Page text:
FERC Data: Renewables Now 21% Of U.S.’ Energy Capacity

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Even though natural gas dominated new electrical generating capacity in 2018, renewable energy sources seem poised to swamp fossil fuels as new generating capacity is added over the next three years, according to a SUN DAY Campaign analysis of newly released data from the Federal Energy Regulatory Commission (FERC).

FERC’s “Energy Infrastructure Update” report (with data through Dec. 31, 2018) notes that new natural gas generation placed in service in 2018 totaled 20,048 MW, or 64.9% of the total (30,881 MW).

Renewable sources (biomass, geothermal, hydropower, solar and wind) accounted for 10,392 MW, or 33.7%. The balance (1.4%) was provided by nuclear (350 MW), waste heat (51 MW), oil (25 MW), coal (10 MW) and “other” (5 MW).

Supported by a late surge of new generating facilities in December (1,943 MW), wind ended 2018 with 6,028 MW of additional capacity for the year, or over 19.5% of the total. It was followed by solar (4,181 MW), or 13.5%. However, new capacity from wind and solar combined in 2018 (10,209 MW) was actually one-quarter less than that added in 2017 (13,601 MW), SUN DAY points out.

FERC’s numbers also reveal that renewable sources now account for 21.0% of total available installed U.S. generating capacity. Five years ago, renewables were 16.0%. Their total installed generating capacity has increased by 35.6% over the past half-decade (from 185.16 GW to 250.99 GW). Utility-scale solar has now reached 3.0% of the nation’s generating capacity while hydropower and wind account for 8.4% and 7.9%, respectively.

Moreover, the same report indicates that proposed generation and retirements over the next three years include net capacity additions by renewable sources of 183,816 MW. That is 4.2 times greater than the net new additions listed for coal, oil and natural gas combined (43,312 MW).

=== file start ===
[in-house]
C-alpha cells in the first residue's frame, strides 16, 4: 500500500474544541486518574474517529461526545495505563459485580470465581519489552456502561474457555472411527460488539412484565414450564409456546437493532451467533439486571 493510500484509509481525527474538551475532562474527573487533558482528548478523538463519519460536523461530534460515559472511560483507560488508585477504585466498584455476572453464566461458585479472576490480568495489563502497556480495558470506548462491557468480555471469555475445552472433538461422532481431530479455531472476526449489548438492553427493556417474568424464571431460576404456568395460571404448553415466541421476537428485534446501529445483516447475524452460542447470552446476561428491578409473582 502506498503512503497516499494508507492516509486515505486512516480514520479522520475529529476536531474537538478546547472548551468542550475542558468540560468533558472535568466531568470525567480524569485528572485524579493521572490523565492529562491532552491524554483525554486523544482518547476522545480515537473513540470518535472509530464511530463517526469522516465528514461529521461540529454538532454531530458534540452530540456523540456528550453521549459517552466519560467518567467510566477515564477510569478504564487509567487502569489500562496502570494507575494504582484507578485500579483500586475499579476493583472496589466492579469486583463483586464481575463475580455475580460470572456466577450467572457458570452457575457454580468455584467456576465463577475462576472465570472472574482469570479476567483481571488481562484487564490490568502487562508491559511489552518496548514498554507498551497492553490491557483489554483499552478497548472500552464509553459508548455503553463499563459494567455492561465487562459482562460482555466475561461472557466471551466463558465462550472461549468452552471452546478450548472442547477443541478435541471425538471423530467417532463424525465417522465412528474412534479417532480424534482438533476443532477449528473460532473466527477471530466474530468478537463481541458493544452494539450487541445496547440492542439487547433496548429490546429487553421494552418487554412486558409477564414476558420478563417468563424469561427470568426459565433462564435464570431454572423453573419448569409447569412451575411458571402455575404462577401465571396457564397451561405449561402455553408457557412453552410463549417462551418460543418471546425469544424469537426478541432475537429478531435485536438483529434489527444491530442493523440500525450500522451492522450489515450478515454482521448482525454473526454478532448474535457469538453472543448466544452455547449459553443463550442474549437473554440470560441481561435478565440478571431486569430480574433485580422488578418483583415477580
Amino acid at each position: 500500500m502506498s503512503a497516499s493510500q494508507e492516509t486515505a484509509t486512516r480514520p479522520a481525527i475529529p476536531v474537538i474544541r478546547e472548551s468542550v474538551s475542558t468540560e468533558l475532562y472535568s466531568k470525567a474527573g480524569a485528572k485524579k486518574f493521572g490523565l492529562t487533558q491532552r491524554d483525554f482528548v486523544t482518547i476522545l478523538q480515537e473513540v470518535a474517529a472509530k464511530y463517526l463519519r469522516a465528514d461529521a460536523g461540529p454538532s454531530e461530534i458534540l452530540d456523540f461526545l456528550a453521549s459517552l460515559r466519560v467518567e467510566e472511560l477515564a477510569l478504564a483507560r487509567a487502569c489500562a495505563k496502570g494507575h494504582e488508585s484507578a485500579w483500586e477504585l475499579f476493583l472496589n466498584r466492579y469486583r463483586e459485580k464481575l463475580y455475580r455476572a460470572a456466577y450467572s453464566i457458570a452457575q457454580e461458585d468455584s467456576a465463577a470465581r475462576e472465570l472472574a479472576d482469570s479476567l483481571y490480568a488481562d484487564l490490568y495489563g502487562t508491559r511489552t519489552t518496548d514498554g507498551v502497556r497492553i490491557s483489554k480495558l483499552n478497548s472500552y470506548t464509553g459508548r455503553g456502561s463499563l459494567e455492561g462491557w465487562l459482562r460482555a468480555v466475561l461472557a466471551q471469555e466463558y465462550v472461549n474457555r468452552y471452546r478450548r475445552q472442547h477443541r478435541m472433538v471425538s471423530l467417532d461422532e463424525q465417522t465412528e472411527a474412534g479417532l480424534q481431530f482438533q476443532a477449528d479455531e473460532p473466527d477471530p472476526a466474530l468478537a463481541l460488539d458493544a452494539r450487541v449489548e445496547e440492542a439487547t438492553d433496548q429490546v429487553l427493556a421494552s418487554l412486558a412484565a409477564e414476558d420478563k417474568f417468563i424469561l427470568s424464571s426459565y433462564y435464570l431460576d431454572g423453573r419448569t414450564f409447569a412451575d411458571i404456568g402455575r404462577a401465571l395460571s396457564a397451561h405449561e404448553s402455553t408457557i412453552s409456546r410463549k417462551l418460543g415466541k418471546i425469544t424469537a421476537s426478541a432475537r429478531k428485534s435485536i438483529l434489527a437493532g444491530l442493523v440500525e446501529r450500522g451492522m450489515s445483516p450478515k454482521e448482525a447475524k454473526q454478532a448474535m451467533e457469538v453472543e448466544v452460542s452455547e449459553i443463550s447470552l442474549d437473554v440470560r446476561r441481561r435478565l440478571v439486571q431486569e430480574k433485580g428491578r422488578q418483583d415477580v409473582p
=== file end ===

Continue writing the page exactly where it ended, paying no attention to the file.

Net proposed generation additions from wind alone total 97,455 MW, while those from solar are 70,902 MW – each greater than that listed for natural gas (59,900 MW). Within just the past month (since the release of FERC’s November 2018 “Energy Infrastructure Update” report), the amount of net new solar and wind proposed to be added by January 2022 has increased by 9.1%, from 154,344 MW to 168,357 MW.

Meanwhile, FERC lists only a single new 17 MW coal unit for the upcoming three-year period but 15,244 MW in retirements. Oil will also decline by 1,361 MW. However, FERC inexplicably lists nuclear power as increasing by 2,090 MW, SUN DAY says.

“The dramatic expansion of natural gas capacity in 2018 does not bode well for efforts to reduce U.S. greenhouse-gas emissions,” concludes Ken Bossong, executive director of the SUN DAY Campaign. “However, the continued growth of wind, solar and other renewables and the probability of a significant increase within the next few years does provide a bit of hope for addressing the worsening perils posed by climate change.”

It should be noted, according to SUN DAY, that FERC reports data only for utility-scale facilities (i.e., those rated 1 MW or greater), and therefore, its data does not reflect the capacity of distributed renewables, notably rooftop solar PV, which – according to the U.S. Energy Information (EIA) – accounts for approximately 30% of the nation’s installed solar capacity. That would suggest that solar capacity is now actually 4% or more of the nation’s total.